The Woman and the Car @ 107 Projects

Theatre is an exciting space where all kinds of stories can be told, but it can be a little frustrating sometimes to see the same tropes about women’s reproductive abilities played out again and again. Thankfully, The Woman and the Car is a long overdue play where female characters actually have agency to drive the story, and to live the kind of independent life they want, on their terms.

Mark Langham’s script is loosely based on the real life story of Dorothy Levitt, a woman who liked to go fast and finish first. A fascinating Google search reveals she was a pioneer of female independence and female motoring, being the first woman to compete in several racing car events. She also wrote a book in 1909, which, aside from empowering women to drive, conceptualised nifty ideas such as the rear-view mirror.¬†For a woman of such incredible achievement and historical significance, why haven’t we heard more about her?

After a racy, adrenaline-fulled start, where Levitt guns it at the wheel at one of her motor racing events, Langham’s script eschews any comparisons to Days of Thunder, and instead, takes us on a psychological journey of Levitt, what inspired her, motivated her, and what drove her up the wall when people in her life did not want to stay in their lane. In the play she interacts with two key figures; her married lover, Selwyn Edge (Alexander Spinks), the man credited with jump-starting her career, and their irritating-but-tolerable neighbour, Bella (Zoe Crawford), a huntress of tigers who tenderly-but-stealthily makes her romantic feelings known to Levitt. During the course of 70-minutes they compete for a serious long term relationship with Levitt, both making desperate claims on what they can offer (A successful career! A family! A life of comfort!) Who could blame anyone for falling in love with her, gay or straight? She has spark, she has grit, but she also has raw, unapologetic vulnerability, born from her own vices (addiction to alcohol and painkillers) spurned by one-too-many accidents around the track, some particularly devastating and horrific.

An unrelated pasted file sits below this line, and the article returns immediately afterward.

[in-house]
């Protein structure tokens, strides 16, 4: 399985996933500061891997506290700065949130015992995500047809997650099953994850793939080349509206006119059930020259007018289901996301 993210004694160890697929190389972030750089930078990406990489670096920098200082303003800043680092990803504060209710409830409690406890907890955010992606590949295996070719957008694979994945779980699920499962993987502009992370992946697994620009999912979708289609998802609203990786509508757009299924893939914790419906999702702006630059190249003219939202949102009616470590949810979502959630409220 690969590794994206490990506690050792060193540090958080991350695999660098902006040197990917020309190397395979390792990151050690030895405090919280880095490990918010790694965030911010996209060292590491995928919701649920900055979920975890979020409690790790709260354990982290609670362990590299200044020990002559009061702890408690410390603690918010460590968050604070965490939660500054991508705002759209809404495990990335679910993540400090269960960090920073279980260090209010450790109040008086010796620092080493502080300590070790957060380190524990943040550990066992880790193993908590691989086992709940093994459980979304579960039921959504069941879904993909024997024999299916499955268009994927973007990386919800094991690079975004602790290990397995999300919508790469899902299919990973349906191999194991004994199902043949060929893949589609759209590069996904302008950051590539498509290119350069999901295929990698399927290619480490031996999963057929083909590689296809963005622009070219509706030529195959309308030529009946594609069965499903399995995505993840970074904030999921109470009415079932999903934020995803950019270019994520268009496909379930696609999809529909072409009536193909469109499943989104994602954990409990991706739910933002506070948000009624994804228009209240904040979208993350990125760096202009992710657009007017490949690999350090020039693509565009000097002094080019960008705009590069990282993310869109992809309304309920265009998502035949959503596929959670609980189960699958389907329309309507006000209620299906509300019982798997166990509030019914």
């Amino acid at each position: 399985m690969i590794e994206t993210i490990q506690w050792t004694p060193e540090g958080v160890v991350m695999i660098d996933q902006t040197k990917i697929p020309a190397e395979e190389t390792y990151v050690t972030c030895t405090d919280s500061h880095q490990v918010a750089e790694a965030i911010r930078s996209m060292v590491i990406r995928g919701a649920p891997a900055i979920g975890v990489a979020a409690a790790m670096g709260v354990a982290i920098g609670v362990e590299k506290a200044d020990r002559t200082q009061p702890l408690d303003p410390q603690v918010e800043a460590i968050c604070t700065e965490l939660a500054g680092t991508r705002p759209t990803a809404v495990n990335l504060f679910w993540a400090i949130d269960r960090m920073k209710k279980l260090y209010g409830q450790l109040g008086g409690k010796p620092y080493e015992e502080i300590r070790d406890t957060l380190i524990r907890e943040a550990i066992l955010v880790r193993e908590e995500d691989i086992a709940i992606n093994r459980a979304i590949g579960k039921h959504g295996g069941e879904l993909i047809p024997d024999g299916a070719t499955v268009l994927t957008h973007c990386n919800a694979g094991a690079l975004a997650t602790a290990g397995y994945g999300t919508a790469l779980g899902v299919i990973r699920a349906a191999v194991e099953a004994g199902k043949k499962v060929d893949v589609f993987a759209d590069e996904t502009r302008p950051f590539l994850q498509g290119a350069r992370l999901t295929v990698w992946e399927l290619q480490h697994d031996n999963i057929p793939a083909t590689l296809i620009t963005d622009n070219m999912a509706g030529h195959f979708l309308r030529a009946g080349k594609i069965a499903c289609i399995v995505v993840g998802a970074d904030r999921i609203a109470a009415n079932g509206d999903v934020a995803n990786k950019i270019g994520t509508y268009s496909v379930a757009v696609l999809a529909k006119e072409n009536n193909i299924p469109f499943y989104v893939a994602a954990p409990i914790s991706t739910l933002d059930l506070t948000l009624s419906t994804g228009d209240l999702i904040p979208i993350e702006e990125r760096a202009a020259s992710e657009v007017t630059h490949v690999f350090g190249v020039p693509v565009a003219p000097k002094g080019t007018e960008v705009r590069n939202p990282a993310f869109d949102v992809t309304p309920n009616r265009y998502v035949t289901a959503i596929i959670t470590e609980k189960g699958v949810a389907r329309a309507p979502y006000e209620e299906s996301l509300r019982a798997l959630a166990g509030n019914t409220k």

Lib Campbell is marvellous as Levitt, carrying herself with the kind of gutsy authority she showed in Labyrinth where she also wore the pants in a boys’ club role. Here, the attitude is a little more provocative, a steely desire to push the limits of speed and retain the right to desire all the things she wants on her terms. She is very much a sensual, sexual being with passion, but won’t waste time writing a ‘how-to’ book to profit her lover’s situation, and she certainly doesn’t want to be ‘looked after’ either, caged in someone else’s domestic prism. She wants, and is an advocate for, independence. As she so aptly puts it, ‘my morals are not immoral, they are MY morals’.

Campbell and Crawford have wonderful chemistry like two screen legends from a bygone era, with perfect comedic timing as they navigate the awkward territory of sharing a first kiss. Incidentally, while lesbian-themes are noticeably absent or repressed from the library of classic literature, they are well and truly described in wonderful books such as The Red Leather Diary by Lily Koppel, which documents the real life story of Florence Wolfson, a brilliant, vivacious socialite from the 1930s full of literary and artistic passion. Such open and curious sexual exploration was not uncommon, but not exactly accepted as mainstream either. No matter, Bella chooses to live her life in her own way, and does not relent on making her feelings known to Levitt.

Edge is the irritating, all-too-rational boyfriend we’d all like to slap, coming and going as he pleases in Levitt’s apartment, enjoying her body and her company, yet full of dismissiveness and jokes whenever Levitt wants to engage in a more serious conversation. Though affectionate and very attractive to Levitt, his feelings never feel entirely genuine, or real; his motives may be well intended, but, as Levitt shrewdly observes, manufactured for his own benefit. In short, she won’t be anyone’s trophy wife, thank you very much.

Director Cam Turnbull does a superb job steering this trio around the racetrack of their glittering-but-ultimately gloomy existence, deftly shifting gears, doing laps around the same issues again and again til the point is well and truly driven home. It’s a fine tuned, calibrated effort from Ship’s Cat Theatre Company to deliver on their mantra of female-centric stories with laughter to connect, create empathy and exact change.

The Woman and the Car is playing at 107 Redfern until 18 December. For tickets and showtimes go to

Image credit: Clare Hawley

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